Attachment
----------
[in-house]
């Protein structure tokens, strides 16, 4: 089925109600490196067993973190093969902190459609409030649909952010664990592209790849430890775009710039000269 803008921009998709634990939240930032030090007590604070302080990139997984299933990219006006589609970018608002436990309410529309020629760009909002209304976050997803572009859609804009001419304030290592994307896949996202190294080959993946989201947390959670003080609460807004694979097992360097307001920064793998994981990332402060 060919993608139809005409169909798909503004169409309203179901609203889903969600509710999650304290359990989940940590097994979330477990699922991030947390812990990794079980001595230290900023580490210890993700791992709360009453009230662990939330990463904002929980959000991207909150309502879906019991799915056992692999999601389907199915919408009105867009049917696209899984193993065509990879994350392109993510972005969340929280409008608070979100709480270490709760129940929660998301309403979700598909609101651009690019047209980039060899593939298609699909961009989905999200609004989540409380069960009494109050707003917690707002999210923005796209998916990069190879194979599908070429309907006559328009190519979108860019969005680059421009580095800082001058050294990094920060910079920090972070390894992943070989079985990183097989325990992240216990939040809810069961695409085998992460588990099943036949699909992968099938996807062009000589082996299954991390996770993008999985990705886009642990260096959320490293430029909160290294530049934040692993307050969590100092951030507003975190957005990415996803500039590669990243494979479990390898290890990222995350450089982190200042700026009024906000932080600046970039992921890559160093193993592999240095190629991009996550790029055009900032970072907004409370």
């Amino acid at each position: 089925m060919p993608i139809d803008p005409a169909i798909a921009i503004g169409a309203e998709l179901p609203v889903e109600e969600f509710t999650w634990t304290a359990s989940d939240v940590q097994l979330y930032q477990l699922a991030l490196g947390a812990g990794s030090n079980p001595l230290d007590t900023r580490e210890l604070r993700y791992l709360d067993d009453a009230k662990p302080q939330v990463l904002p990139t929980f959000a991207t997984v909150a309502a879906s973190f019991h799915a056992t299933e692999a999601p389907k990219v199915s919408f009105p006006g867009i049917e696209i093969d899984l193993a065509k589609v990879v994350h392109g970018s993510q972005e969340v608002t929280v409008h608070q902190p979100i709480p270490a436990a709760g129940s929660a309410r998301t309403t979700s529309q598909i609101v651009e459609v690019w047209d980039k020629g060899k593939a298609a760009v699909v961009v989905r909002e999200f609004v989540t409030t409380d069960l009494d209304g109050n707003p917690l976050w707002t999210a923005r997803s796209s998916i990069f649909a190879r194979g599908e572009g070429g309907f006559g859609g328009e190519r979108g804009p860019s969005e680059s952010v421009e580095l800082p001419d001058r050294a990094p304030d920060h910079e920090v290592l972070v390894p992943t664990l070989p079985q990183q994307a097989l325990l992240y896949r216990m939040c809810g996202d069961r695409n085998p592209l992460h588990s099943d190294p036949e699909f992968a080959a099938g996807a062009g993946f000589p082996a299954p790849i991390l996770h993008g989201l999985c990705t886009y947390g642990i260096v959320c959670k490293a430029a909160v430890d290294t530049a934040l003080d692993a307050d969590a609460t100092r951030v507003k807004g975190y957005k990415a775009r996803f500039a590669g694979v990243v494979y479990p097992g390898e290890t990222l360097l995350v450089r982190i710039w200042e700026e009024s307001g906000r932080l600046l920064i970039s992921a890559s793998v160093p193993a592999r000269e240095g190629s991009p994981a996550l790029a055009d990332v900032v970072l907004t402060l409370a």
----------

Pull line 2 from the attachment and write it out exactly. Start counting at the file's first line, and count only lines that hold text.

């Protein structure tokens, strides 16, 4: 089925109600490196067993973190093969902190459609409030649909952010664990592209790849430890775009710039000269 803008921009998709634990939240930032030090007590604070302080990139997984299933990219006006589609970018608002436990309410529309020629760009909002209304976050997803572009859609804009001419304030290592994307896949996202190294080959993946989201947390959670003080609460807004694979097992360097307001920064793998994981990332402060 060919993608139809005409169909798909503004169409309203179901609203889903969600509710999650304290359990989940940590097994979330477990699922991030947390812990990794079980001595230290900023580490210890993700791992709360009453009230662990939330990463904002929980959000991207909150309502879906019991799915056992692999999601389907199915919408009105867009049917696209899984193993065509990879994350392109993510972005969340929280409008608070979100709480270490709760129940929660998301309403979700598909609101651009690019047209980039060899593939298609699909961009989905999200609004989540409380069960009494109050707003917690707002999210923005796209998916990069190879194979599908070429309907006559328009190519979108860019969005680059421009580095800082001058050294990094920060910079920090972070390894992943070989079985990183097989325990992240216990939040809810069961695409085998992460588990099943036949699909992968099938996807062009000589082996299954991390996770993008999985990705886009642990260096959320490293430029909160290294530049934040692993307050969590100092951030507003975190957005990415996803500039590669990243494979479990390898290890990222995350450089982190200042700026009024906000932080600046970039992921890559160093193993592999240095190629991009996550790029055009900032970072907004409370």